Leadership and Trust

Posted & filed under Blog, Executive Coaching.

Leadership and Trust

 

Trust has come up in the last few weeks as a question from a group of young leaders I’ve been coaching. It’s often something we instinctively know. Often we can’t specifically identify why we trust one person yet we don’t trust someone else.

It reminded me of the great equation from The trusted advisor’ by Maister, Green, Galford

I haven’t found anything better and for those more left-brained people who like to see something specific rather than a ‘felt’ sense, it’s tangible.

Leadership Trustworthiness

 

Your trustworthiness is built on your:

Credibility – have you done this before? What’s your experience?

Reliability – do you do what you say you’re going to do?

Intimacy – how open and honest are you? Do you share personally?

Self-Orientation or as I prefer to think of it self-interest – do you take actions for yourself?

You can see how by altering any of those variables your own trustworthiness can go up and down.

Lencioni’s Five Dysfunctions of a Team

For teams, the model that I love is Lencioni’s from ‘Five Dysfunctions of a Team’. For an effective team there is a need for Trust as a foundation for all the others to build on. Based on Lencioni’s model, if a team doesn’t have Trust then healthy conflict can’t happen, there is a lack of Commitment, less Accountability and less attention to Results.

As in the following diagram and following the pyramid up, if there is a lack of trust then there is likely artificial harmony, ambiguity, lower standards and more ego and status.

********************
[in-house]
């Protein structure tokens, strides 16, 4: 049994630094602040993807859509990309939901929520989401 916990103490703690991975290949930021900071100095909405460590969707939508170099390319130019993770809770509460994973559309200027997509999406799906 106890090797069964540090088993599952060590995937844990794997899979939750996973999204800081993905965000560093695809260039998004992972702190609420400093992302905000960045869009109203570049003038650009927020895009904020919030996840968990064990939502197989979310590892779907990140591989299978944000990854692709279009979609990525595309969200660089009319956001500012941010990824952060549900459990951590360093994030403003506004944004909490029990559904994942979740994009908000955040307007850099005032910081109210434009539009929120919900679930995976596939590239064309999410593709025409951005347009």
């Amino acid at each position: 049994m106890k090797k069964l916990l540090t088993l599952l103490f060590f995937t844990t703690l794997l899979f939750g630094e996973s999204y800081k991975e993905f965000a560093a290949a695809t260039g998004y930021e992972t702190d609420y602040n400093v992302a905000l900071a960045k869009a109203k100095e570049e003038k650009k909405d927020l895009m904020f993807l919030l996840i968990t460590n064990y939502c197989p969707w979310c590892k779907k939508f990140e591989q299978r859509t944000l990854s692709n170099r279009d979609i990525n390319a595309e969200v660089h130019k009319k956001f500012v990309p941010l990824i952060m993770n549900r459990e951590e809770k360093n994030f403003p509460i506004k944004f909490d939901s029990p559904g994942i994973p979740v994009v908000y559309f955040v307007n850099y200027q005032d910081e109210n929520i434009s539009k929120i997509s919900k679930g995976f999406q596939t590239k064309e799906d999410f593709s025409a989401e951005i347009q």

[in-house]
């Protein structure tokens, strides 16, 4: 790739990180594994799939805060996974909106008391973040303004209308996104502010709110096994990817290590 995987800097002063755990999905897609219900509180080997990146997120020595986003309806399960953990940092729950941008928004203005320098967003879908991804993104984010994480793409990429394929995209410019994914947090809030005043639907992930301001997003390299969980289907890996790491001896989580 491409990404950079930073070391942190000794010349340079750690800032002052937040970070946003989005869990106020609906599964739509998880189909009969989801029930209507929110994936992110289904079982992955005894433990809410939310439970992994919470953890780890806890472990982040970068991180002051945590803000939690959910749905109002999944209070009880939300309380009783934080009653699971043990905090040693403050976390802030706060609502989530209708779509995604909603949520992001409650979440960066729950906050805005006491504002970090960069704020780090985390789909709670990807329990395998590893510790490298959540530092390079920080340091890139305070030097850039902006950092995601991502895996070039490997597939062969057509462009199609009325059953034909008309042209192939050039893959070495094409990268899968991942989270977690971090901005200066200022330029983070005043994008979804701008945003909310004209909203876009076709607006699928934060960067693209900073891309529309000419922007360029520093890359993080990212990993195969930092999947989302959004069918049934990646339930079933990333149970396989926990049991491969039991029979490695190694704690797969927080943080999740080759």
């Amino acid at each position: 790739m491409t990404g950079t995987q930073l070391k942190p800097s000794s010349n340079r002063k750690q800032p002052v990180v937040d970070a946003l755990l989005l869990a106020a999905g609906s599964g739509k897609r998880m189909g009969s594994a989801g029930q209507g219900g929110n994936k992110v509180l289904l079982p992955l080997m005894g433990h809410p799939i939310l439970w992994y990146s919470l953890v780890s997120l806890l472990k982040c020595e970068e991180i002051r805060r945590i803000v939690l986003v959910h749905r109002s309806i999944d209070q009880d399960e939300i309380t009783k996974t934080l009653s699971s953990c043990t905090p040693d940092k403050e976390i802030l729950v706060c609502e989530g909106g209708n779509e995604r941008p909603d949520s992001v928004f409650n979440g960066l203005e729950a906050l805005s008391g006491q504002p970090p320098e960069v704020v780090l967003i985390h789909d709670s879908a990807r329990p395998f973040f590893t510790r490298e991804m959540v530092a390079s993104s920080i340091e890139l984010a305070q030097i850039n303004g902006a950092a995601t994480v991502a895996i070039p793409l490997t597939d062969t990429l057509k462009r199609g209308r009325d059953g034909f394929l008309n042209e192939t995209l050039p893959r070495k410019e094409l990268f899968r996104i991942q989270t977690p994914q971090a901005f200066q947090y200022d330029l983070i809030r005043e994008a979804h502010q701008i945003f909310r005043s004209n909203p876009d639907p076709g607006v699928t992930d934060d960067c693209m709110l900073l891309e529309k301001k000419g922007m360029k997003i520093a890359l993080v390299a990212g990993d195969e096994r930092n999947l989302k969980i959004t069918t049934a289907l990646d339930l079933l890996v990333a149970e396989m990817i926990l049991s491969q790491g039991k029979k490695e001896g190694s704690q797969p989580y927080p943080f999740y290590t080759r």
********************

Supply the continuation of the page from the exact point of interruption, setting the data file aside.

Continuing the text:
If you haven’t read Patrick Lencioni’s ‘The 5 Dysfunctions of a team’ – I’d highly recommend. It’s written as a fable so is an easy read! A day over the weekend – you’ll have done it!

As he states members of trusting teams:

  • admit weaknesses and mistakes
  • ask for help
  • accept questions and input about their areas of responsibility
  • give one another the benefit of the doubt before arriving at a negative conclusion
  • take risks in offering feedback and assistance
  • appreciate and tap into one another’s skills and experiences
  • focus time and energy on important issues not politics
  • offer and accept apologies without hesitation
  • look forward to meetings and other opportunities to work as a group

I’m sure you can see teams that I have operated like this and perhaps others that haven’t!

If you would like to explore building more Trust as a leader, please get in touch.

Written by Claire, Aziz Executive Coach

With an international corporate carrier behind her, Claire works with senior leaders, often with technical backgrounds, from large global organisations, who want to polish their leadership skills to move forward in their career. To speak to Claire, email kate@azizcorp.com

Recommended Reading

Why Humility is so important for Leaders by Khalid Aziz

Collective Leadership by Khalid Aziz

Emotional Agility – The Choice Point by Carole, Aziz Resilience Expert

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